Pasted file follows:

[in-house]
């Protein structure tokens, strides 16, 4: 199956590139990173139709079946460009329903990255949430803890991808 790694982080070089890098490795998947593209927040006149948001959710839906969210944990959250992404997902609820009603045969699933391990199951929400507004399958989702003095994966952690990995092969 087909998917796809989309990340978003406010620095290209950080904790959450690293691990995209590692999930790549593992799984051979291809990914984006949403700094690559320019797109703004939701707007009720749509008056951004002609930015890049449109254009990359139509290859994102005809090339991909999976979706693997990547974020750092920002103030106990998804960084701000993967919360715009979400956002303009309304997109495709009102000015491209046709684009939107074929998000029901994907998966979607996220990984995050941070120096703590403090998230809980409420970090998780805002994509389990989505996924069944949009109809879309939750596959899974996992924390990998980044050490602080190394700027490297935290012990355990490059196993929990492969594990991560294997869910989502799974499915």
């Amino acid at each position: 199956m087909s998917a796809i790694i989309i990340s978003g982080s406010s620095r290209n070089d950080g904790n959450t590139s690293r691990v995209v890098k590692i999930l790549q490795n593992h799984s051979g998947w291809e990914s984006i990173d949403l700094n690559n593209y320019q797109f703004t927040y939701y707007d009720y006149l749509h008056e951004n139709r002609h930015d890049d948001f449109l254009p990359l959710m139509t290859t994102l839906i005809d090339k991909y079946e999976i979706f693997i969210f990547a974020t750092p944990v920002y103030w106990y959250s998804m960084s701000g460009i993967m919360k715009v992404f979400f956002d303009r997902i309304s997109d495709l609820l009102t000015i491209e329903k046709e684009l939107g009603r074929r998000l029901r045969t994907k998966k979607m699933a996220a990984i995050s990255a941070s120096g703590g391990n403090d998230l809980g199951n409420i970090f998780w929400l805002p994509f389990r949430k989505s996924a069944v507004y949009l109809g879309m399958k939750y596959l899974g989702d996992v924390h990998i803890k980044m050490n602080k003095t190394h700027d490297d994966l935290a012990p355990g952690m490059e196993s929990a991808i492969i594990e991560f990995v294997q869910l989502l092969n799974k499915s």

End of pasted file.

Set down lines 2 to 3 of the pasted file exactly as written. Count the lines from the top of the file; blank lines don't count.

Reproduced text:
């Protein structure tokens, strides 16, 4: 199956590139990173139709079946460009329903990255949430803890991808 790694982080070089890098490795998947593209927040006149948001959710839906969210944990959250992404997902609820009603045969699933391990199951929400507004399958989702003095994966952690990995092969 087909998917796809989309990340978003406010620095290209950080904790959450690293691990995209590692999930790549593992799984051979291809990914984006949403700094690559320019797109703004939701707007009720749509008056951004002609930015890049449109254009990359139509290859994102005809090339991909999976979706693997990547974020750092920002103030106990998804960084701000993967919360715009979400956002303009309304997109495709009102000015491209046709684009939107074929998000029901994907998966979607996220990984995050941070120096703590403090998230809980409420970090998780805002994509389990989505996924069944949009109809879309939750596959899974996992924390990998980044050490602080190394700027490297935290012990355990490059196993929990492969594990991560294997869910989502799974499915």
């Amino acid at each position: 199956m087909s998917a796809i790694i989309i990340s978003g982080s406010s620095r290209n070089d950080g904790n959450t590139s690293r691990v995209v890098k590692i999930l790549q490795n593992h799984s051979g998947w291809e990914s984006i990173d949403l700094n690559n593209y320019q797109f703004t927040y939701y707007d009720y006149l749509h008056e951004n139709r002609h930015d890049d948001f449109l254009p990359l959710m139509t290859t994102l839906i005809d090339k991909y079946e999976i979706f693997i969210f990547a974020t750092p944990v920002y103030w106990y959250s998804m960084s701000g460009i993967m919360k715009v992404f979400f956002d303009r997902i309304s997109d495709l609820l009102t000015i491209e329903k046709e684009l939107g009603r074929r998000l029901r045969t994907k998966k979607m699933a996220a990984i995050s990255a941070s120096g703590g391990n403090d998230l809980g199951n409420i970090f998780w929400l805002p994509f389990r949430k989505s996924a069944v507004y949009l109809g879309m399958k939750y596959l899974g989702d996992v924390h990998i803890k980044m050490n602080k003095t190394h700027d490297d994966l935290a012990p355990g952690m490059e196993s929990a991808i492969i594990e991560f990995v294997q869910l989502l092969n799974k499915s």